There is a cyclical pattern to wage share as well as a long-term structural one. The two should not be confused.  During the early part of recession the share of ‘non-wages’ (corporate profits, ‘mixed income’, farming income and other income flows) tends to fall as a percentage of total economy income while the share of wages rises (even though wages may be falling in absolute terms). During a recovery such as we are witnessing today profits and other forms of income rebound rapidly while the share of wages falls. This can be seen now.  This is one part of the wider story about why people do not ‘feel a recovery’ or, as one Irish politician observed earlier this year ‘macro-economic statistics cut no ice with the people’. It would be just as accurate to say that micro-economic statistics cut no ice either with the people.

The recovery in wages (whether measured in hourly, weekly or annual terms) has been modest compared to the eye-watering leaps in GDP. Still, some of the increase in GDP is related to one-off or distorting factors such as a surge in investment under the heading of ‘intellectual property’.  The underlying growth momentum is probably closer to 3 or 4 % rather than 6 or 7% as measured in the last year. Average weekly wage earnings rose by 1.4%, only, in 2015.  In its latest Quarterly Economic Commentary (Spring 2016) the Economic and Social Research Institute report estimates of personal income showing:

  • 8.5% growth in total personal disposable income
  • 4.8% growth in non-agricultural wages (of which roughly half would have been due to growth in employment)
  •  30.3% growth in ‘other non-agricultural income’ of households.

(Source: Forecast Table A3 of the Spring 2016 QEC)

Alongside cyclical and short-term movements in wages and profits there are long-term patterns and structural shifts. In 2015 the Republic of Ireland recorded the lowest share of wages in total income (Chart 1) where I am using compensation per employee including employer and employee social insurance’ and adjusted for self-employed workers. Out of 41 countries reported in the AMECO database (including Japan and the USA) the Republic of Ireland has the third lowest wage share at 44% in 2015.  Only Mexico (35) and Turkey (33) had lower rates. No wonder that enterprises are so keen to locate in Ireland! It is a function of taxation, EU membership, skill levels, quality of life, political stability and also high corporate profitability (some of which has been deliberately managed via transfer pricing and other strategies). The EU average was 56% while the UK and US wage proportions were not much different at 57% in each case.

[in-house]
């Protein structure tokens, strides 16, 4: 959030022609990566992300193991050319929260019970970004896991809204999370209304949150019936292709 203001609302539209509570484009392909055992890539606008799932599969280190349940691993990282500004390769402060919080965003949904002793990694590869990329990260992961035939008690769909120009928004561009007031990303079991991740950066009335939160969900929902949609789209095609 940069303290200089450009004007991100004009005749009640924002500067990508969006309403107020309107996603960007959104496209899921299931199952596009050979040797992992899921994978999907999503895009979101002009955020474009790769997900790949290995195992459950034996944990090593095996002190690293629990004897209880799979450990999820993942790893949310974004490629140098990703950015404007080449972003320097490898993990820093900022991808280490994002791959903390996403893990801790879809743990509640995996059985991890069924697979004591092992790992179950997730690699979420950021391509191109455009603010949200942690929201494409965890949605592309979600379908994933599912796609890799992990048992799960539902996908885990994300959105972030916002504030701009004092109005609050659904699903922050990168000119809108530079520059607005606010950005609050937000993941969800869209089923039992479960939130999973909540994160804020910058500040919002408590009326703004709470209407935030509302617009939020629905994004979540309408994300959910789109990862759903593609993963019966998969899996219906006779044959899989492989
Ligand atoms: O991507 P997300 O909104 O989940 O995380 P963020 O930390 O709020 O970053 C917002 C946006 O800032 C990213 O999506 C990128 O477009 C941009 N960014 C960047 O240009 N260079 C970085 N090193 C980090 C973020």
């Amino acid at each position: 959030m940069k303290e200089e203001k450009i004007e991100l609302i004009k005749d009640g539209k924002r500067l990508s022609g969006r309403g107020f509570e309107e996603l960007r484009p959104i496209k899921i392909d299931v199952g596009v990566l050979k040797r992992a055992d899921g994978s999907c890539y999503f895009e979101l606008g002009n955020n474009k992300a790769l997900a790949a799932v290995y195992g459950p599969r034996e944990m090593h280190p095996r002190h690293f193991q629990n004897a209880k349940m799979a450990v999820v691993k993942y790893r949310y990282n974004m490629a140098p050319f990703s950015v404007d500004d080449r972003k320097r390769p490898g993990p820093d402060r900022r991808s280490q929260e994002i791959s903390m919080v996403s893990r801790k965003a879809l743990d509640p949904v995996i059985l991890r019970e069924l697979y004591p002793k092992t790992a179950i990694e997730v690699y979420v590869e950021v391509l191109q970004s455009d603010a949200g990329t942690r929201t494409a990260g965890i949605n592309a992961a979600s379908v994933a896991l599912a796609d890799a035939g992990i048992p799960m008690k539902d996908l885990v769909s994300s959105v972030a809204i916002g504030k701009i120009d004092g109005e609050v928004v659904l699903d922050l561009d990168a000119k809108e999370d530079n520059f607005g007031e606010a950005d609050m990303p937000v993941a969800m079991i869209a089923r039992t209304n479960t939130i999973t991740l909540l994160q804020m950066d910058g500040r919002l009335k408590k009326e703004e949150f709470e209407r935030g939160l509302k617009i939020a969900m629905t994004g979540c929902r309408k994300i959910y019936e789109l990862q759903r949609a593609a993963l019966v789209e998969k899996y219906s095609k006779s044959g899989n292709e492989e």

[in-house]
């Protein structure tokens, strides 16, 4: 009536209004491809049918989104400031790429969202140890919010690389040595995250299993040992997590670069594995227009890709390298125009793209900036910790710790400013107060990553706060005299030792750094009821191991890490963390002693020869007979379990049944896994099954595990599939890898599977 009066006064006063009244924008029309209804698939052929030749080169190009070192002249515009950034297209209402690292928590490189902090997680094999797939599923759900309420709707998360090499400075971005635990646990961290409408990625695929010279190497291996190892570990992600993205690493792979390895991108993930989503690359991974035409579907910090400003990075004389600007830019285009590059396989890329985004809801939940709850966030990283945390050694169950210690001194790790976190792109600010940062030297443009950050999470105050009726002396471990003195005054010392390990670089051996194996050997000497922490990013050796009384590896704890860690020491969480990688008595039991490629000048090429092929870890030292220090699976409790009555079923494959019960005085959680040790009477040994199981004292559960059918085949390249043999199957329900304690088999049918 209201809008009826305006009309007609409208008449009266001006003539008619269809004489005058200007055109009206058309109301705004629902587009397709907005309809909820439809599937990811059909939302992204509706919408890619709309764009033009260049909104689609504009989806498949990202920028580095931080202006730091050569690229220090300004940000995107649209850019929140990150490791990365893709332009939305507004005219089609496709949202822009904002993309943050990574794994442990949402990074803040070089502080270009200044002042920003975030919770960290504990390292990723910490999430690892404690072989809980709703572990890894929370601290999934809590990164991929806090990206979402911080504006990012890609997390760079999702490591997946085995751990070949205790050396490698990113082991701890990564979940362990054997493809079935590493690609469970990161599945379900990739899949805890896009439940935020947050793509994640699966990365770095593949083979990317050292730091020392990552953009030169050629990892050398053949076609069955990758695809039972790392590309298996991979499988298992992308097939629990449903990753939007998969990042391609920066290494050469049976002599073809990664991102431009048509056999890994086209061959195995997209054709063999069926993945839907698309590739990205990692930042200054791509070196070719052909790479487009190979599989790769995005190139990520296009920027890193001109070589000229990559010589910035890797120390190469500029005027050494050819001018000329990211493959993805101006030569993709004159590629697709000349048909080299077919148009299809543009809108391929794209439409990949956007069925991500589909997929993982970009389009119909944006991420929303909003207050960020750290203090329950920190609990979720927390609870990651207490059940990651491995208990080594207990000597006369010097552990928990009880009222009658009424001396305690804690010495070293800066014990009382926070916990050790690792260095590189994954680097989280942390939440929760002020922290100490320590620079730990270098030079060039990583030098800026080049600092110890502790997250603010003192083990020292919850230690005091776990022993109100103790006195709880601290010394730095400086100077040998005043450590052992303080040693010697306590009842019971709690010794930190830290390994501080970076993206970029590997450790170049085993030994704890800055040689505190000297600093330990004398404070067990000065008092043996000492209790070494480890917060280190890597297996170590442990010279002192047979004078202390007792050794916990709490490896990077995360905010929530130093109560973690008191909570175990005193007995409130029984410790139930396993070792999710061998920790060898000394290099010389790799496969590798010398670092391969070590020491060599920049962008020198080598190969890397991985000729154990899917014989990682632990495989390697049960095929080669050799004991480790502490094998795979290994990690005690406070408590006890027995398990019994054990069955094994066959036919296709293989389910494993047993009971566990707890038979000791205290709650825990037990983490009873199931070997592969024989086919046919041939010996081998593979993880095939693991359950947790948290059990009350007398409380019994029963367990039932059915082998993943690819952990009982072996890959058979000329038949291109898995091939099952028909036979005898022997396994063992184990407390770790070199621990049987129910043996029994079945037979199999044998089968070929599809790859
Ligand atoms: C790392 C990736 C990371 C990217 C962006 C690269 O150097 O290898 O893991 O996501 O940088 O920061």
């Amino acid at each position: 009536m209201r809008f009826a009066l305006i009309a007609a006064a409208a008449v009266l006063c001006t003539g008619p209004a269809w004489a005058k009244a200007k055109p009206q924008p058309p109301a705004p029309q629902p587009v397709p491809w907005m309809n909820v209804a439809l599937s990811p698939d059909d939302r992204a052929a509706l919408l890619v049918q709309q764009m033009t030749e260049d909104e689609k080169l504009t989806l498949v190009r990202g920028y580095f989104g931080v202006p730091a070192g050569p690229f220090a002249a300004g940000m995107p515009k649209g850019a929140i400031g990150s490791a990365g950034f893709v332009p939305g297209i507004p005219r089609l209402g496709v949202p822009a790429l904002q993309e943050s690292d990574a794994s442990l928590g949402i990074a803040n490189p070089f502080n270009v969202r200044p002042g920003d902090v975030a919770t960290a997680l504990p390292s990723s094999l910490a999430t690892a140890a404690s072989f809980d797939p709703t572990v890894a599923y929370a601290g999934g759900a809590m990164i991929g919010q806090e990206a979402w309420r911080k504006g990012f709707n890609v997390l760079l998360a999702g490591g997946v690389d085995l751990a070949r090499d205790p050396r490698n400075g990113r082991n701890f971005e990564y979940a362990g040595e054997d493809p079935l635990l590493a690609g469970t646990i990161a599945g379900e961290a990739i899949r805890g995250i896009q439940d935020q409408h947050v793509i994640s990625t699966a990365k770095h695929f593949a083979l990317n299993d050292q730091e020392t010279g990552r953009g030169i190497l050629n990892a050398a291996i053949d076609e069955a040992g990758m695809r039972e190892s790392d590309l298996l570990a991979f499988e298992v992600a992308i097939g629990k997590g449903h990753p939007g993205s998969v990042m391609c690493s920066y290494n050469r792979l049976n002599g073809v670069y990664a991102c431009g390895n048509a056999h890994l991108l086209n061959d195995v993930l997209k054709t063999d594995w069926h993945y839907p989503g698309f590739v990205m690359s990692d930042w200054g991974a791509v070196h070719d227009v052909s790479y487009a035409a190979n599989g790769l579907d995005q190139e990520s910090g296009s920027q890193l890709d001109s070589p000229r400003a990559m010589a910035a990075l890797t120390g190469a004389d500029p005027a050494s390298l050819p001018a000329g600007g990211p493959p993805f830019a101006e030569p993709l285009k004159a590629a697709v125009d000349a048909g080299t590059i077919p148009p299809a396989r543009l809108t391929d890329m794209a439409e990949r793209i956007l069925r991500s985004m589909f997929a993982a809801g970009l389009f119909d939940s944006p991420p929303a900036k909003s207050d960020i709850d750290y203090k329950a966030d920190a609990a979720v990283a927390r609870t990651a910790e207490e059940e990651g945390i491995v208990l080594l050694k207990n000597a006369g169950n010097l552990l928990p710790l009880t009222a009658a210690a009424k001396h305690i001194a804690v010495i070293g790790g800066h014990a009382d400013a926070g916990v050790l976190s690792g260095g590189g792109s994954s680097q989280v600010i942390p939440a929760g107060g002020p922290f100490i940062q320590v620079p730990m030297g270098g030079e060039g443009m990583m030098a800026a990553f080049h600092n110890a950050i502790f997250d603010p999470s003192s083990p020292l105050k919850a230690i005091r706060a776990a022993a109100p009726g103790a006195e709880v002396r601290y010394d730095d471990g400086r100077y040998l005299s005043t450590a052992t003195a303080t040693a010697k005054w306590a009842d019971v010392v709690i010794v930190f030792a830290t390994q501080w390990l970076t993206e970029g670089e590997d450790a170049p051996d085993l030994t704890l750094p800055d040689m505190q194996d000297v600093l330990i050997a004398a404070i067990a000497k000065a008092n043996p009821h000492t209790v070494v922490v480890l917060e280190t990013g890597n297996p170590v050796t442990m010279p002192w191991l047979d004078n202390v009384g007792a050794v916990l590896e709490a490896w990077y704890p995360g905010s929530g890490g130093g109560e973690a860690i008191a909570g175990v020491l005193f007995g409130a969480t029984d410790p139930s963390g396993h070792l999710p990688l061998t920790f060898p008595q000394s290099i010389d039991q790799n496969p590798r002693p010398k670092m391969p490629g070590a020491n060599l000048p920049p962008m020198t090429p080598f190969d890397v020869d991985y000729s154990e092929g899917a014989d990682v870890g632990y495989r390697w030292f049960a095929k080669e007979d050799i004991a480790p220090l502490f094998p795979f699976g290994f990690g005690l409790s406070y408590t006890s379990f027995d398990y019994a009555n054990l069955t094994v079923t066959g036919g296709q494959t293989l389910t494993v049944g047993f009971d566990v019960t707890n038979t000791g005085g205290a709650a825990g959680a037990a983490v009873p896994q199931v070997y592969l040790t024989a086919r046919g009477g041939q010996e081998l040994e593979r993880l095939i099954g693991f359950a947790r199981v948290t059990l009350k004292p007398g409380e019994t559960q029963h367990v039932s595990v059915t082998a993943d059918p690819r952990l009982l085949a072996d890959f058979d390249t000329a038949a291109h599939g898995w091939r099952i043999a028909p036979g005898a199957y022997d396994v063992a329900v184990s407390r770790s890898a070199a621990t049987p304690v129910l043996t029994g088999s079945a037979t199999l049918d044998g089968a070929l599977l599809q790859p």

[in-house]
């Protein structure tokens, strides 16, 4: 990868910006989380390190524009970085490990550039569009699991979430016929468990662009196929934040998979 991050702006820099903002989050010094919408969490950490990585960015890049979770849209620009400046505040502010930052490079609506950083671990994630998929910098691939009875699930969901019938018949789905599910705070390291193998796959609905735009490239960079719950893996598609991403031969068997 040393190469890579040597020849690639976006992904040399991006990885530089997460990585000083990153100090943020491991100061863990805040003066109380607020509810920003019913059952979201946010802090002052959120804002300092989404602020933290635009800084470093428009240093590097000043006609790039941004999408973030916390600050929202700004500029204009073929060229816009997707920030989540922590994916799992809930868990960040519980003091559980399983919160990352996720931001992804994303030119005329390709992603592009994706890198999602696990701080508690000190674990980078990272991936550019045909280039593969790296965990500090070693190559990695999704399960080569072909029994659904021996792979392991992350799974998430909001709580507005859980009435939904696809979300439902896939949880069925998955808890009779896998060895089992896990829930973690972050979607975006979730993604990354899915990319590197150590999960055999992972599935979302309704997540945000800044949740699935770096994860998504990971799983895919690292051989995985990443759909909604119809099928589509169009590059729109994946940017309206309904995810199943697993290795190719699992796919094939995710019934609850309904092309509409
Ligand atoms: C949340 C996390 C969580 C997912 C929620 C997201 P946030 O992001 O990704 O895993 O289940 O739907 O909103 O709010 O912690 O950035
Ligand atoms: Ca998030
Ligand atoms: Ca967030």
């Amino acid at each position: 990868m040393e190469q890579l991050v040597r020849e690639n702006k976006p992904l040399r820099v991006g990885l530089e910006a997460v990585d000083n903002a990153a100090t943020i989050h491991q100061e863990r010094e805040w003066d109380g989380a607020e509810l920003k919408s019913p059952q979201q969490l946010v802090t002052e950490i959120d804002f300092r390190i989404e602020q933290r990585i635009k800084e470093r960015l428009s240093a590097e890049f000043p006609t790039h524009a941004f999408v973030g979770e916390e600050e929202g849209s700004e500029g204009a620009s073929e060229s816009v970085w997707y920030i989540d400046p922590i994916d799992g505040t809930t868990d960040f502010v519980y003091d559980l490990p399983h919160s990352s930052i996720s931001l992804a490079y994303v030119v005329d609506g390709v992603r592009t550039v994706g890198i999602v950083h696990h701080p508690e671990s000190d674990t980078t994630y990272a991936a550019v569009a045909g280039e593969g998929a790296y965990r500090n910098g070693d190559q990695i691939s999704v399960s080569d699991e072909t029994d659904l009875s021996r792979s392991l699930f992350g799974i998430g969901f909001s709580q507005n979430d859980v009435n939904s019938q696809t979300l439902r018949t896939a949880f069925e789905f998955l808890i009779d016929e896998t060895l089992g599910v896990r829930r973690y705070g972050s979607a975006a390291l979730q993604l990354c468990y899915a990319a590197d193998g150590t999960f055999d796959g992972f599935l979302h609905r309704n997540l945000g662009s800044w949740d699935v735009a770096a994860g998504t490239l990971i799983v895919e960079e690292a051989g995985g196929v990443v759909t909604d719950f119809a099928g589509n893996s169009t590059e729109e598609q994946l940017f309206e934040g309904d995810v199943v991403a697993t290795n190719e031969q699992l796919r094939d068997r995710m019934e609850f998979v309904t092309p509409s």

The trends in wage share since the 1960s are telling. Out of 37 countries for which data were available the fall in the Irish wage share over a 20-year period from 1995-2015 was the second highest of all. The wage share, over that period, fell from 55 to 44% of GDP. Only Romania showed a bigger fall. Over that period there were a few countries that bucked the trend with modest gains in the wage share. These included Sweden and Denmark.

Taking a very long time perspective over a half a century from the year 1960 to 2015 the wage share in the Republic of Ireland fell from 66% of GDP to 44%. By contrast, the share fell from 64 to 57% in the UK while in the USA it fell from 63 to 57%.  No wonder US Labor unions and politicians are uneasy about the corporate tax package offered by the Republic of Ireland as profits are ‘relocated’ to the Republic at the expense of the wage share in Ireland but with a loss to government revenues and employment in other jurisdictions (including developing economies).

In the case of the Republic of Ireland, the wage share remained fairly stable at over 60% for most of the period from 1960 to the early 1980s. The gradual downward slide was evident from the 80’s. The share dropped from 68% in 1980 to 58% in 1990 to 47% in 2000. The share remained fairly stable at around 47% until the recession of 2008-2009 when it temporarily rose to 53% before sliding down again. Focussing the period from the trough of 2009 to 2015, the Republic of Ireland  recorded the third biggest fall in wage share from 53 to 44%.  The recovery in economic activity has been particularly kind to some corporations and some households drawing their incomes from non-labour sources.

Somewhere around the mid-1990s the Irish wage share started to de-couple from that in the US, the UK and the EU (original 15 member states).  Up to 1995 wage shares in the Republic of Ireland, the UK, the US and the EU15 remained bunched together. (The estimated Northern Ireland wage share was 49.7% of GDP in Northern Ireland in 2012 or 57% of Gross Value Added which a more meaningful measure due to the exceptional role of product taxes and subsidies in the estimation of GDP. See NISRA report here).

The implications of falling relative wages

The implications of a falling wage share need to be considered.  While long-term structural shifts in economic activity and distribution of income may be difficult to reverse there is considerable policy scope at national level to regulate and negotiate those trends that impact on wage share. These include legislation on working hours and wage rates as well as institutional machinery for negotiated pay settlements in the private and public sectors. Management of corporate tax arrangements at international level is another area that needs policy leadership given the link, in the Irish case, between global tax avoidance and a particularly marked declining wage share here. A declining wage share may have missed the limelight in public debate. It happened gradually and steadily over a 20 year period as the Irish economy was transformed and increasingly polarised into ‘modern’ and ‘traditional’. We are left with an uneasy and precarious economic settlement heavily reliant on foreign inward investment along with heavy lifting by the exchequer to moderate income and wage inequalities in the market. At the same time expectations of wage increases and restoration of living standards are high and we are witnessing intense pressure in different areas of the labour market. We need to think through the larger evolving social settlement in time before the next economic slowdown or recession!